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The Battle for Second, Part III

September 25, 2006 | by RotoRob | Comments (2)

Oh man, what a mess.

On Sunday afternoon, the Red Sox treated us to one of the worst displays of outfield play ever seen and some seriously horrible pitching didn’t help matters, as the Jays molested Boston 13-4. This is supposed to be the best defensive teams in baseball, but you would have never known it watching yesterday’s debacle.

With the Jays now sitting just a half a game back of Boston, second place in the AL East is on the line tonight.

I haven’t slept in days, so we’re again limiting today’s posts to observations from the ballpark:

  • Big Papi went yard in the first and the place went crazy. After that celebration, it was really hard to wrap our heads around the fact that this was a road game. Ortiz now has 32 home runs on the road, tying him for the most ever by an American Leaguer. The record was first set in 1927 by some dude named Ruth. I think he used to play with the Sox.
  • Kevin Youkilis made another great catch, snagging Vernon Wells’ sinking liner with a shoestring grab. He should have taken himself out of the game right then and there, because it got seriously ugly after that.
  • Reed Johnson continues to impress, making a tremendous catch against the wall to rob Wily Mo Pena of extra bases.
  • Lyle Overbay is simply killing the Red Sox, and everyone else lately. Everything he hits is hard. Youkilis robbed him Saturday on perhaps the hardest ball he’s hit in this series.
  • Youkilis made a nice catch up against the wall, but he looked like he hurt his back again. With Youkilis clearly struggling, why the hell the Bosox aren’t putting David Murphy out there is anyone’s guess. Don’t they want to know what they have on their hands with this kid?
  • After Youkilis’ catch against the wall, the trouble started. The next inning, he couldn’t track a ball that was smoked over his head. It was doubtful that anyone would have made that play, but Youkilis looked sluggish backpeddling on the ball. He then allowed a sinking liner to go right through his glove, a play somehow not ruled an error.
  • The Bosox were obviously tired of allowing Overbay to smack the ball all over the field. In the third inning, he was intentionally walked with first base open but just one out. That’s respect that early in what was at the time a one-run game.
  • Unfortunately, the strategy backfired when Bengie Molina, clearly sitting on starter Kyle Snyder’s curveball, smoked a line drive to centre for an RBI single.
  • Speaking of Snyder’s curve, it’s fantastic, but is simply not complemented by a fastball hard enough to give hitters much to think about. Major league hitters are good enough to sit on his curve and adjust to his fastball, which tops out at 90 mph. Snyder can’t succeed as a starter without a harder heater or quality third pitch that will keep hitters from waiting on that curve. It wasn’t until the third inning that he finally showed a third pitch, uncorking a changeup. Snyder gave up seven hits and four runs in three innings, burning his last chance to impress the Bosox for a 2007 role.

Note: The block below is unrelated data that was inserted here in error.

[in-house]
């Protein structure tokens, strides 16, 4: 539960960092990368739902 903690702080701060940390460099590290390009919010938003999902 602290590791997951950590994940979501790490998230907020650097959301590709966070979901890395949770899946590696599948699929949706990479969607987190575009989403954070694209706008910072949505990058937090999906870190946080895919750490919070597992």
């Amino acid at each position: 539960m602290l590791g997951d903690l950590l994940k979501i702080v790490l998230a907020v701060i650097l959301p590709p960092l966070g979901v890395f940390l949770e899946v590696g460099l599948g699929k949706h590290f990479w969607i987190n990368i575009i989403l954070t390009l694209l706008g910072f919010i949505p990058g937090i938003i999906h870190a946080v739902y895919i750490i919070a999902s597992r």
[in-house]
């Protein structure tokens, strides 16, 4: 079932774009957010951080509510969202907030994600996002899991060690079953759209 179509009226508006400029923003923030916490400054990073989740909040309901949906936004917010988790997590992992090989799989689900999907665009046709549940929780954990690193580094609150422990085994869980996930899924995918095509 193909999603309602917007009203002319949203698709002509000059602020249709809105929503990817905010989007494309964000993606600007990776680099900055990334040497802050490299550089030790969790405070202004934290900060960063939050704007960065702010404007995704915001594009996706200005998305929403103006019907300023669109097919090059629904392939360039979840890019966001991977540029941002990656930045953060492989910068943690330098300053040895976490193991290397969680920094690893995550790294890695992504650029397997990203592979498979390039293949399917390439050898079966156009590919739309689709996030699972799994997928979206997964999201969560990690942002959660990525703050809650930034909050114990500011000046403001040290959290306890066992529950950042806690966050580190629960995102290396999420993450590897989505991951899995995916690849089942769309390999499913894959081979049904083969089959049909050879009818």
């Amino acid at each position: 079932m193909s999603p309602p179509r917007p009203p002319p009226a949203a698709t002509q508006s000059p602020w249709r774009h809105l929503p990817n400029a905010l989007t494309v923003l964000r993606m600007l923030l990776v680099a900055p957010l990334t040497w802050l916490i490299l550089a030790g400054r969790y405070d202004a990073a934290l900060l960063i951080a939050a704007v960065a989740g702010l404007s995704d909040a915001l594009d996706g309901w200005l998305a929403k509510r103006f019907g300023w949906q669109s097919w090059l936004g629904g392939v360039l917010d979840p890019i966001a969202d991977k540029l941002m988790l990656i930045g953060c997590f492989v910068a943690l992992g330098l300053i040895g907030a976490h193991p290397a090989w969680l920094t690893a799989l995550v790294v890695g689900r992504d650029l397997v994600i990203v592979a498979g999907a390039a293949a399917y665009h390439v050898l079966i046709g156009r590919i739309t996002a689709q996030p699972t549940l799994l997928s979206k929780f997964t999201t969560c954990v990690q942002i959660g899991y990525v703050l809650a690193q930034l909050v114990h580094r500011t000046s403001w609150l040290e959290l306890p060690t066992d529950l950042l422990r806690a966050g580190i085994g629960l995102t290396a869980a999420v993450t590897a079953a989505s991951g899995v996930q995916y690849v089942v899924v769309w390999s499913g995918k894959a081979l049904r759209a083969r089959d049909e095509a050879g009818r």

• After Snyder was sent to the showers, Kason Gabbard made his return. He’s another in the endless list of Boston players who’s been out with an injury. Gabbard looked great, fanning two in a perfect fourth inning. The other out was a long fly ball to left centre that Youkilis was able to run down, but it sure looked like centre fielder Gabe Kapler’s ball. He does not have centre field range anymore.
  • The lefty Gabbard even made left-handed hitting Overbay look bad, a seemingly impossible task these days. Overbay is batting almost .285 against lefties, but he looked overmatched in that at-bat.
  • Next, it was Pena’s turn to screw things up in right field. Molina hit an easy line drive right at Pena that he somehow dropped and allowed to skip past him for a two-base error. With anyone else running, they make it to three, but luckily, Molina is only slighty faster my 95-year-old grandmother (assuming she’s running the bases with two 40-pound bags of potatoes, that is). Gabbard was able to pitch around Pena’s miscue.
  • In the sixth, Pena couldn’t come up with a ball against the wall. Now this was no easy play, but he looked simply awful trying to corral that hit.